Jaffa Cake Squares

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Jaffa Cakes are a much loved treat in households across the country, and have been for many years, but they have been the cause of controversy in the past, primarily because they are not in fact a biscuit as supermarkets would have us believe by their placement of them in the biscuit aisle, but are truly cakes.

In 1991, there was a hugely expensive court case where HM Customs & Excise challenged McVities and the classification of the humble Jaffa Cake, wanting them re-classified as a chocolate covered biscuit and subject to the standard rate of VAT, which is currently 17.5%. Standard biscuits and all cakes are not subject to VAT so McVities wanted to retain the status of the Jaffa Cake!

Fortunately, due to cakes going stale and biscuits going soft after a period of time, it was proved that Jaffa Cakes are indeed cakes, not biscuits.  The case was bolstered by a suggestion to bake a giant version of a Jaffa Cake, to prove that like a cake (which it is) it can be cut into slices.

This recipe is for my version of the delicious treat that is the Jaffa Cake.  I have baked using a 38cm x 25cm baking tray.  If yours is smaller, this recipe can be easily scaled to suit the size tray you have.

Sponge Base

  • 5 Eggs
  • 125g Caster Sugar
  • 125g Self Raising Flour
  • 1tsp Vanilla Extract

Orange Stuff

Chocolate Topping

  • 200g Milk Chocolate
  • 75g Dark Chocolate

You can of course use the combination of chocolate that you like, but I find this variation to be really nice for this recipe, with the dark chocolate cutting through some of the sweetness.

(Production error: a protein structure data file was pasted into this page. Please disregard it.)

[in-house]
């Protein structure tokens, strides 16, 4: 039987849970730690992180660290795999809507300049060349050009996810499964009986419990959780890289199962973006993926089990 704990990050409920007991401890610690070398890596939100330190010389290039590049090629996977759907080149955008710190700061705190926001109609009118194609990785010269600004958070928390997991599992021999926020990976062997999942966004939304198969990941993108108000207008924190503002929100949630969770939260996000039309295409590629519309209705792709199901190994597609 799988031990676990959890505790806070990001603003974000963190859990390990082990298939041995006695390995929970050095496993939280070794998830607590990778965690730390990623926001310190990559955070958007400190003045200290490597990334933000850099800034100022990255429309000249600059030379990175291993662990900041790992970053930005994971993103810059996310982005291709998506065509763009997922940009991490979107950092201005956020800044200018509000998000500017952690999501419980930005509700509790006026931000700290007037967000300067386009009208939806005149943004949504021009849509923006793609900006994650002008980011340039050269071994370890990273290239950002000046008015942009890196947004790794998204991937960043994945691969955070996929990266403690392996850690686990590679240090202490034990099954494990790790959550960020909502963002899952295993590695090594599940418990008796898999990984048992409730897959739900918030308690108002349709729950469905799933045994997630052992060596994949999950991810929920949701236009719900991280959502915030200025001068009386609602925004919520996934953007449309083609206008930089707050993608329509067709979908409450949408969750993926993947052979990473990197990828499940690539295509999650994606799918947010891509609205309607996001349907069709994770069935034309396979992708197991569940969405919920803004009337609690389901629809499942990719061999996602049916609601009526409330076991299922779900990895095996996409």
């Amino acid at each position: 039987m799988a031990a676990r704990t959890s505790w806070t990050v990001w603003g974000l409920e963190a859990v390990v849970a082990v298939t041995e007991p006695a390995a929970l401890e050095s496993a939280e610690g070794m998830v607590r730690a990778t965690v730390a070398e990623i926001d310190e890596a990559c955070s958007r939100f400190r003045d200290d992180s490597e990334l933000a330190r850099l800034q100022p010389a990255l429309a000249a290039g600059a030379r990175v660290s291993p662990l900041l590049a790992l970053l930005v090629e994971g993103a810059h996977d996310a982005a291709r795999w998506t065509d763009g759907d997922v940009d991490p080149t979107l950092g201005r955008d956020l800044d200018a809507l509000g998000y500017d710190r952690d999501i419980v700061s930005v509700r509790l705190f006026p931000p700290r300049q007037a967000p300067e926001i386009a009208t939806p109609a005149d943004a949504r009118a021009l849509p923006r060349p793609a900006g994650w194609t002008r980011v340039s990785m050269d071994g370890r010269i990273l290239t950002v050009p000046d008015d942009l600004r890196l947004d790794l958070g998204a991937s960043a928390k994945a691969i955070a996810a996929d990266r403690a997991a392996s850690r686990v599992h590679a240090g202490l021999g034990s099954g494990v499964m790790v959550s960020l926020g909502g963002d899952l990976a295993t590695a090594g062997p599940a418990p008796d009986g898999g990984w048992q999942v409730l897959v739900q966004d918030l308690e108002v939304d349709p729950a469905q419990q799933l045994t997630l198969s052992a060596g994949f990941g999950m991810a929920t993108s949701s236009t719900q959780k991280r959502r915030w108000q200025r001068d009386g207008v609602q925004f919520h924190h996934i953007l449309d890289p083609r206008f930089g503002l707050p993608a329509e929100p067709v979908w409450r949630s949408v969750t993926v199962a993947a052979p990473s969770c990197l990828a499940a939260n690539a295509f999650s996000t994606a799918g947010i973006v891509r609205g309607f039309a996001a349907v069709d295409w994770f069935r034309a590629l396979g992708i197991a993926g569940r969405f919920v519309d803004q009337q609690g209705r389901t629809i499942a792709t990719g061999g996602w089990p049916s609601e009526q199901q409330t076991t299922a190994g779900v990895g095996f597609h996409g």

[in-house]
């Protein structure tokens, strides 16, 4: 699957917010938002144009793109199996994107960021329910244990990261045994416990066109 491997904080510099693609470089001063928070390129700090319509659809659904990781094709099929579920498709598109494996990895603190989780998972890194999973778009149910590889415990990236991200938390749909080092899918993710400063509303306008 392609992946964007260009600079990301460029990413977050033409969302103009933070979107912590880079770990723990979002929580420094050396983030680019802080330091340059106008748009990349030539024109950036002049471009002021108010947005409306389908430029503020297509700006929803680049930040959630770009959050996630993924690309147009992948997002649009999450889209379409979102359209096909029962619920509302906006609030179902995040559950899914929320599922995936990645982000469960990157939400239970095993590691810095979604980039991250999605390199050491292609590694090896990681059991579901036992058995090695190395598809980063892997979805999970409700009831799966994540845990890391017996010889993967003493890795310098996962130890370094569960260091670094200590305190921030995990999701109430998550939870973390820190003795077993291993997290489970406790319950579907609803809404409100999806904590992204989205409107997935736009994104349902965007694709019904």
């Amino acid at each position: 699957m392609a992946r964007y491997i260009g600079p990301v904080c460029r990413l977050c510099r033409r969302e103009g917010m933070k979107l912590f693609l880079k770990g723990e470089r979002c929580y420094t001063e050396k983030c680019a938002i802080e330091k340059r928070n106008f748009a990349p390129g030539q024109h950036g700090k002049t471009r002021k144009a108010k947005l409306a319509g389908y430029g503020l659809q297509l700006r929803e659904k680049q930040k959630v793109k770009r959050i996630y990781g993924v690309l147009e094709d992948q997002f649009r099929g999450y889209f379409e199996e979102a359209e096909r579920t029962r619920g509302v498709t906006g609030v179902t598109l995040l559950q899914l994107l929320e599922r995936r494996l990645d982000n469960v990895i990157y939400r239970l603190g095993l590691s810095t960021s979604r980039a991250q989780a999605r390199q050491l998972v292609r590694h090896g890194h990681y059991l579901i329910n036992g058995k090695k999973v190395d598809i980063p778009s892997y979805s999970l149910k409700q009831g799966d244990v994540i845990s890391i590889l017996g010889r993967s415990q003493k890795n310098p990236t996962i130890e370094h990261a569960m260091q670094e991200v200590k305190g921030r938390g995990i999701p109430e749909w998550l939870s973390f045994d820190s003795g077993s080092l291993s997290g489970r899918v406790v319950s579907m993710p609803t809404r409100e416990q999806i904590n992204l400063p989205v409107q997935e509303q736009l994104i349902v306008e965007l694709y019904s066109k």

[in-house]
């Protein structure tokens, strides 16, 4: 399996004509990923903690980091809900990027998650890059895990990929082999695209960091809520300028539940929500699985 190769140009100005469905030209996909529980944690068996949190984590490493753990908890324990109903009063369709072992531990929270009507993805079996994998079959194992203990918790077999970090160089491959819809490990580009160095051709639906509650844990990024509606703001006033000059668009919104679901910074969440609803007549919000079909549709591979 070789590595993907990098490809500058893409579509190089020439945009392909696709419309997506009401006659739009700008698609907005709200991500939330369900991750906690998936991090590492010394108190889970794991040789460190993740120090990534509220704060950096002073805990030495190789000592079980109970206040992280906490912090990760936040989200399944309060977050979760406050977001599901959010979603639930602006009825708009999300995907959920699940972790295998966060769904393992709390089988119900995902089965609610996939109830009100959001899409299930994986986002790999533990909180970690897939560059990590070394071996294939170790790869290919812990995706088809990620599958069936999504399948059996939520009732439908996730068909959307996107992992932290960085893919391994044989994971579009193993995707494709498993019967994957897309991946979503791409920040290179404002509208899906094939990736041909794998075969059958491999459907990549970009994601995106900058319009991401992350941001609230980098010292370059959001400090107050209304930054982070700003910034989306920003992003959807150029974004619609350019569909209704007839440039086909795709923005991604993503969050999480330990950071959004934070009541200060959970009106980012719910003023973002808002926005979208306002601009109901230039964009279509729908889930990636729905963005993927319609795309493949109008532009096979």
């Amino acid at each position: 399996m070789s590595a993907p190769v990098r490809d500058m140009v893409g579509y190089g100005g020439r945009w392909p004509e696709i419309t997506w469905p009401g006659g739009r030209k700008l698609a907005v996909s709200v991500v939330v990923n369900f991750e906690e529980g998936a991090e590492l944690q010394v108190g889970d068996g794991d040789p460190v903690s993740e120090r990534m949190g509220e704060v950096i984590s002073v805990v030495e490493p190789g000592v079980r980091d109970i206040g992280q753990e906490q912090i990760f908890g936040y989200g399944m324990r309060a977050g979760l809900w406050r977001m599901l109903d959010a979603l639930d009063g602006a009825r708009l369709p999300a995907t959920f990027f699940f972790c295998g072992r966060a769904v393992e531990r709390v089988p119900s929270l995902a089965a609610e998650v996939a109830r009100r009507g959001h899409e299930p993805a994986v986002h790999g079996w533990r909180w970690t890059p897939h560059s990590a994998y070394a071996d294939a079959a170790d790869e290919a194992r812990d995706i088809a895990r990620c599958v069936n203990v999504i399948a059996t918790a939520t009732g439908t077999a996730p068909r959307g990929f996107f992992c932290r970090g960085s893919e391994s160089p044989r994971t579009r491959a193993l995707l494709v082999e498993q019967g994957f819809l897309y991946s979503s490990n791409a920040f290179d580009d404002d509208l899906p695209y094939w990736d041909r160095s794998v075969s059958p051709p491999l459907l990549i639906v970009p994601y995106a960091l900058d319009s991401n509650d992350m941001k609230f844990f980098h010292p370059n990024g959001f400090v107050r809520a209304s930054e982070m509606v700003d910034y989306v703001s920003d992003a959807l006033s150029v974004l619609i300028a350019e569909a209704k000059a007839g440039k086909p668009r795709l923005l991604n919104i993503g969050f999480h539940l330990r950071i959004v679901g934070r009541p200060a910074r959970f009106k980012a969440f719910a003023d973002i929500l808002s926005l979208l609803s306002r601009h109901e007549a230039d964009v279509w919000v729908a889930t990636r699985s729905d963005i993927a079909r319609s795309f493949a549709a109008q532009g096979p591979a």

Lightly grease your baking tray, line with baking parchment, and then grease the parchment.  I found it easiest to use slightly melted butter, and a silicone pastry brush.  Greasing the tray before lining it will stop the parchment from moving around when you tip in the sponge mixture.

Put the eggs into a bowl over a pan of water which has come to the simmer, but has been removed from the heat. Whisk for a couple of minutes using a handheld electric whisk.

You can do this by hand, but it is much easier and quicker to use a handheld electric whisk if you have one, and it doesn’t need to be an expensive gadget in your kitchen – mine cost less than £6 in Sainsburys.  If you want to use a stand mixer for this, you can – your results will be just as good, even without whisking over warm water.  I chose to use my hand mixer on the day I made these recently, and I find I get the best results over warm water with my handheld whisk.

Add the sugar and continue whisking for about another 10 minutes until the egg/sugar mixture has thickened to a softly whipped cream consistency, is pale in colour, and has at least doubled in volume.

Place the bowl on your work surface and continue whisking for another couple of minutes to allow the egg mixture to cool a bit.

Sift the flour into the egg mixture.

Fold in the flour with a large metal spoon (this helps to keep the lightness in the sponge), and then gently mix in the vanilla extract.

Gently pour the cake mixture into the prepared baking tray and spread it out evenly.

Bake in a 200 degree oven for about 12-15 minutes until the sponge has risen and is a golden brown. You may need to turn the baking tray gently after about 8 minutes to ensure even baking.

Warm the Orange Jelly (or Marmalade) a little and spread it over the sponge.

Gently melt the Chocolate (I did this using the Simmer setting on my microwave), and then stir to combine.

Spread the Chocolate over the Orange Jelly, and allow to set, before cutting and serving.

A perfect light snack!

This entry was posted in Cakes, Teatime Treats and tagged , , , . Bookmark the permalink.

One Response to Jaffa Cake Squares

  1. Super idea, I love millionaires shortbread and this is a great twist. The base of real jaffa cakes can be a bit insubstantial so I bet these are better than the real thing!

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